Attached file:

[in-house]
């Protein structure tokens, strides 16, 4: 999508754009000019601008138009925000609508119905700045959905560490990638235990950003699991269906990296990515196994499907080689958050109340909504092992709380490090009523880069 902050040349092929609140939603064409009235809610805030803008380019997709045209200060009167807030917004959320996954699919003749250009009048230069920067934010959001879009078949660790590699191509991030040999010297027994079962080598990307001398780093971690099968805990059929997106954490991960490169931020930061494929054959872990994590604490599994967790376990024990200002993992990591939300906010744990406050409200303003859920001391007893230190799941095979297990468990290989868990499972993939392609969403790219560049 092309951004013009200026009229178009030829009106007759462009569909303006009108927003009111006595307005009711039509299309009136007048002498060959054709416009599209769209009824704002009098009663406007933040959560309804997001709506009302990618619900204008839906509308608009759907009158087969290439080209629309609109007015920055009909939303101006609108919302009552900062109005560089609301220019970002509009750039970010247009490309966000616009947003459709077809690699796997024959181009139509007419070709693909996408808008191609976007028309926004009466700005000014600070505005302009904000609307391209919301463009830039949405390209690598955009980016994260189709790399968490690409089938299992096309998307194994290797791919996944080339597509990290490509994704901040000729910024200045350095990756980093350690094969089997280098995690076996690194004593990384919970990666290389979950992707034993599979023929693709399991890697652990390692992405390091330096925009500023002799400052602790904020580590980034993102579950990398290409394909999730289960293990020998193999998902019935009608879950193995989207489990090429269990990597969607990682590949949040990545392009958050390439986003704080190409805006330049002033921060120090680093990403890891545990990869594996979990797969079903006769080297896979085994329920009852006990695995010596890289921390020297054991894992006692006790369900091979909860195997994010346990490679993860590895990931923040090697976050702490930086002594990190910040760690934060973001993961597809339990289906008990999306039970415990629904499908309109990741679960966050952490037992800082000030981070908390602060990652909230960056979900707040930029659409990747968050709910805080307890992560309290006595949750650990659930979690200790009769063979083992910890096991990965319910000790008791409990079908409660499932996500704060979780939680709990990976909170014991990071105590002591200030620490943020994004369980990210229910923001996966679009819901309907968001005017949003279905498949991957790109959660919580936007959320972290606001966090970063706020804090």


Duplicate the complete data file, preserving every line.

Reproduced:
[in-house]
């Protein structure tokens, strides 16, 4: 999508754009000019601008138009925000609508119905700045959905560490990638235990950003699991269906990296990515196994499907080689958050109340909504092992709380490090009523880069 902050040349092929609140939603064409009235809610805030803008380019997709045209200060009167807030917004959320996954699919003749250009009048230069920067934010959001879009078949660790590699191509991030040999010297027994079962080598990307001398780093971690099968805990059929997106954490991960490169931020930061494929054959872990994590604490599994967790376990024990200002993992990591939300906010744990406050409200303003859920001391007893230190799941095979297990468990290989868990499972993939392609969403790219560049 092309951004013009200026009229178009030829009106007759462009569909303006009108927003009111006595307005009711039509299309009136007048002498060959054709416009599209769209009824704002009098009663406007933040959560309804997001709506009302990618619900204008839906509308608009759907009158087969290439080209629309609109007015920055009909939303101006609108919302009552900062109005560089609301220019970002509009750039970010247009490309966000616009947003459709077809690699796997024959181009139509007419070709693909996408808008191609976007028309926004009466700005000014600070505005302009904000609307391209919301463009830039949405390209690598955009980016994260189709790399968490690409089938299992096309998307194994290797791919996944080339597509990290490509994704901040000729910024200045350095990756980093350690094969089997280098995690076996690194004593990384919970990666290389979950992707034993599979023929693709399991890697652990390692992405390091330096925009500023002799400052602790904020580590980034993102579950990398290409394909999730289960293990020998193999998902019935009608879950193995989207489990090429269990990597969607990682590949949040990545392009958050390439986003704080190409805006330049002033921060120090680093990403890891545990990869594996979990797969079903006769080297896979085994329920009852006990695995010596890289921390020297054991894992006692006790369900091979909860195997994010346990490679993860590895990931923040090697976050702490930086002594990190910040760690934060973001993961597809339990289906008990999306039970415990629904499908309109990741679960966050952490037992800082000030981070908390602060990652909230960056979900707040930029659409990747968050709910805080307890992560309290006595949750650990659930979690200790009769063979083992910890096991990965319910000790008791409990079908409660499932996500704060979780939680709990990976909170014991990071105590002591200030620490943020994004369980990210229910923001996966679009819901309907968001005017949003279905498949991957790109959660919580936007959320972290606001966090970063706020804090």